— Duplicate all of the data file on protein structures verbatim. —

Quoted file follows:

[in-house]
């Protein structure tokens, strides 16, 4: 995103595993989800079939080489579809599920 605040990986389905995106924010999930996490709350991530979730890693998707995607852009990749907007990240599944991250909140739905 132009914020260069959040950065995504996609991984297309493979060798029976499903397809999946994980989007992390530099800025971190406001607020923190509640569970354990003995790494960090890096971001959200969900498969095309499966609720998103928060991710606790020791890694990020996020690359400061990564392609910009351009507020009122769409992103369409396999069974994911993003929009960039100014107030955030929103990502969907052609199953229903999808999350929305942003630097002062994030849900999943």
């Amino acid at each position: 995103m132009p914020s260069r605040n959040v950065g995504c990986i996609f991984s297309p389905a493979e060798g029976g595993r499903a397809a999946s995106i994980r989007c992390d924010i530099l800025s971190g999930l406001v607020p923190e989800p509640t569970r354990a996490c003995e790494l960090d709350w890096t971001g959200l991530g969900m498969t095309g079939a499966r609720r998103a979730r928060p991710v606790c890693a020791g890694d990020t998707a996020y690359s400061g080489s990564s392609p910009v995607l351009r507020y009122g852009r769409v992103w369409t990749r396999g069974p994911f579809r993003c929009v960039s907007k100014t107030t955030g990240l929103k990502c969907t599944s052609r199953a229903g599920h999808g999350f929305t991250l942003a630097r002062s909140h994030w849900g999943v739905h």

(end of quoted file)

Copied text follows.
[in-house]
């Protein structure tokens, strides 16, 4: 995103595993989800079939080489579809599920 605040990986389905995106924010999930996490709350991530979730890693998707995607852009990749907007990240599944991250909140739905 132009914020260069959040950065995504996609991984297309493979060798029976499903397809999946994980989007992390530099800025971190406001607020923190509640569970354990003995790494960090890096971001959200969900498969095309499966609720998103928060991710606790020791890694990020996020690359400061990564392609910009351009507020009122769409992103369409396999069974994911993003929009960039100014107030955030929103990502969907052609199953229903999808999350929305942003630097002062994030849900999943």
């Amino acid at each position: 995103m132009p914020s260069r605040n959040v950065g995504c990986i996609f991984s297309p389905a493979e060798g029976g595993r499903a397809a999946s995106i994980r989007c992390d924010i530099l800025s971190g999930l406001v607020p923190e989800p509640t569970r354990a996490c003995e790494l960090d709350w890096t971001g959200l991530g969900m498969t095309g079939a499966r609720r998103a979730r928060p991710v606790c890693a020791g890694d990020t998707a996020y690359s400061g080489s990564s392609p910009v995607l351009r507020y009122g852009r769409v992103w369409t990749r396999g069974p994911f579809r993003c929009v960039s907007k100014t107030t955030g990240l929103k990502c969907t599944s052609r199953a229903g599920h999808g999350f929305t991250l942003a630097r002062s909140h994030w849900g999943v739905h």